As millions of South Africans observe the now extended lockdown meant to flatten the COVID-19 curve, poverty has forced many out of their homes during this period.
The most recent living conditions survey by Statistics South Africa shows that close to half the country’s population is poor – meaning many people live from hand to mouth.
This is no different in rural communities, which are highly susceptible to poverty due to the lack of economic opportunities.
This week, Eyewitness News is casting a spotlight on how rural communities are responding to COVID-19.
“If I don’t work, I will starve,” 22-year-old Love Ratswayane said from a wooden bench at an intersection that linked Madidi, Phasha and other villages in the North West.
With the lockdown in force, the young man cuts a lonely figure under a tree.
His sunken eyes tell a story of discomfort.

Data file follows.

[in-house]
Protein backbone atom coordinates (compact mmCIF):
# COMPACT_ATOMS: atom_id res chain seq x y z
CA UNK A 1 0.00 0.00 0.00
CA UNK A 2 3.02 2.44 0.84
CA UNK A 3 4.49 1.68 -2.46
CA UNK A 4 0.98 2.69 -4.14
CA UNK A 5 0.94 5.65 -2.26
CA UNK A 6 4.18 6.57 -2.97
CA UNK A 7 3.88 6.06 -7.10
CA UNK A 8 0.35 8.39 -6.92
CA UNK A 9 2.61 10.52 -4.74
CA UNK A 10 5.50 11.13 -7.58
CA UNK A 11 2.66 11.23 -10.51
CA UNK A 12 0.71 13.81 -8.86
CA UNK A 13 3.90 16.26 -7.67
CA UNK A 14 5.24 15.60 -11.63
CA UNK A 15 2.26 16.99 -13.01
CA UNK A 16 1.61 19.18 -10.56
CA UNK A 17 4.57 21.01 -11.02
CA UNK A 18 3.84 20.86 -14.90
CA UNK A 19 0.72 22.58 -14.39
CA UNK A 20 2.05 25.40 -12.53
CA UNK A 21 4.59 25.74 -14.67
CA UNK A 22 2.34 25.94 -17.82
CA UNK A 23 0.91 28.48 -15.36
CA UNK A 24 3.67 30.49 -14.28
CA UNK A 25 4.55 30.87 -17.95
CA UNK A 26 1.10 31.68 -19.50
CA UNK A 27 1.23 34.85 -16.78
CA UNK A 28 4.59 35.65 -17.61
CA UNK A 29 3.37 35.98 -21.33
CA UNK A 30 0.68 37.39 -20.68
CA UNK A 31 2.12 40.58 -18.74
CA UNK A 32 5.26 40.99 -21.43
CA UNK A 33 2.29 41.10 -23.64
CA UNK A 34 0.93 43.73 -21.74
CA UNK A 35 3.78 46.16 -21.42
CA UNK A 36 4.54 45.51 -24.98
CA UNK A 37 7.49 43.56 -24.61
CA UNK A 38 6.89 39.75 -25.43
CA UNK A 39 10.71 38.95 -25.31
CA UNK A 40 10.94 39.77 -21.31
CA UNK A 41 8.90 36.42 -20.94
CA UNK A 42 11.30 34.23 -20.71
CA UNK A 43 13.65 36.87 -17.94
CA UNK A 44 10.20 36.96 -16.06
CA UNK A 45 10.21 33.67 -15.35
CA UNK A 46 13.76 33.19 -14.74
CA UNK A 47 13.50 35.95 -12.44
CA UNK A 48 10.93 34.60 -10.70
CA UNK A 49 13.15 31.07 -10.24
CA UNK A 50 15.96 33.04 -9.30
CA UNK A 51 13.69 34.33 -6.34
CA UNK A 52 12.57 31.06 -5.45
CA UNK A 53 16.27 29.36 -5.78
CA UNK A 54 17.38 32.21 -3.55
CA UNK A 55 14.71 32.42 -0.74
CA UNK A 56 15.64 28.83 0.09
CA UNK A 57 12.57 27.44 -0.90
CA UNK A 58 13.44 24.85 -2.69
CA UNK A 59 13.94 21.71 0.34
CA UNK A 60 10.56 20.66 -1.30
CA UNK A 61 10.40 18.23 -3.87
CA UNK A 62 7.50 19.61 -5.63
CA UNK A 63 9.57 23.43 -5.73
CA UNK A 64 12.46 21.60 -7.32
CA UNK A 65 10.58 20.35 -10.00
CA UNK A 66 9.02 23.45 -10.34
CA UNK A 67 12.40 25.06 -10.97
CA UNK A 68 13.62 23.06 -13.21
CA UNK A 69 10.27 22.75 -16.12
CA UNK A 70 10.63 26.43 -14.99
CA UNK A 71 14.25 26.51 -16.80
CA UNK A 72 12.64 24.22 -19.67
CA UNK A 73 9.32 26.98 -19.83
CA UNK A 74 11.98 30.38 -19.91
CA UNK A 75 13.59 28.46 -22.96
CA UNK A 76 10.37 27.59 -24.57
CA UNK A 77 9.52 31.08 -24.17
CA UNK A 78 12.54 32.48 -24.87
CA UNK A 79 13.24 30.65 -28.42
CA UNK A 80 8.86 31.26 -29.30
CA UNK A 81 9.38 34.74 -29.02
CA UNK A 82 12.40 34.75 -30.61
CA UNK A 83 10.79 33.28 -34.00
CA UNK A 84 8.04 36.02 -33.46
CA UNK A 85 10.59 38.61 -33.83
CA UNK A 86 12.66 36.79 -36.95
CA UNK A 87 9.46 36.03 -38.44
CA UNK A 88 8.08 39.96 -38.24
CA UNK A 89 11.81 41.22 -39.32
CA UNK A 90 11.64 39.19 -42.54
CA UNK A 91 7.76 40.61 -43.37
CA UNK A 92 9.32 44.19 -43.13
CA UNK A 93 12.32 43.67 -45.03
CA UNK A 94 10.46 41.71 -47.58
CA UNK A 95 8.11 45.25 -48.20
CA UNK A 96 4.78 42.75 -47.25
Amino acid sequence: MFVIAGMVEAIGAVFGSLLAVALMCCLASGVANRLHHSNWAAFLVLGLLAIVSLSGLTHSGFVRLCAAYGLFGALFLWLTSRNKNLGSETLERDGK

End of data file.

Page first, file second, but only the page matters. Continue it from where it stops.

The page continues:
He explained that he arrived in South Africa from Lesotho just three months before the COVID-19 pandemic, hoping to find work.
But now he is forced to choose between being exposed to the virus and eking out a living picking up cow dung which is then sold as fertiliser or risk starvation.
“The government must help us with food, that’s when we’ll be able to stay in our homes. I am fearful whenever I leave home. We are terrified of this coronavirus, ask ourselves a lot of questions, wondering just how it will all end up.”
A few kilometres away from the corner where we found Ratswayane are two young boys diving into a river with a net on a quest to catch fish.
A grown-up, who is looking down at this repeated exercise from a bridge, explained that they were likely hungry and looking for something to eat.
There have been many campaigns to get government to deliver food parcels to communities and increase social grants by R500 during the COVID-19 crisis but a decision is yet to be made about these proposals.
Until then, many South Africans in rural settings and elsewhere will be forced to choose between hunger and risking their wellbeing.
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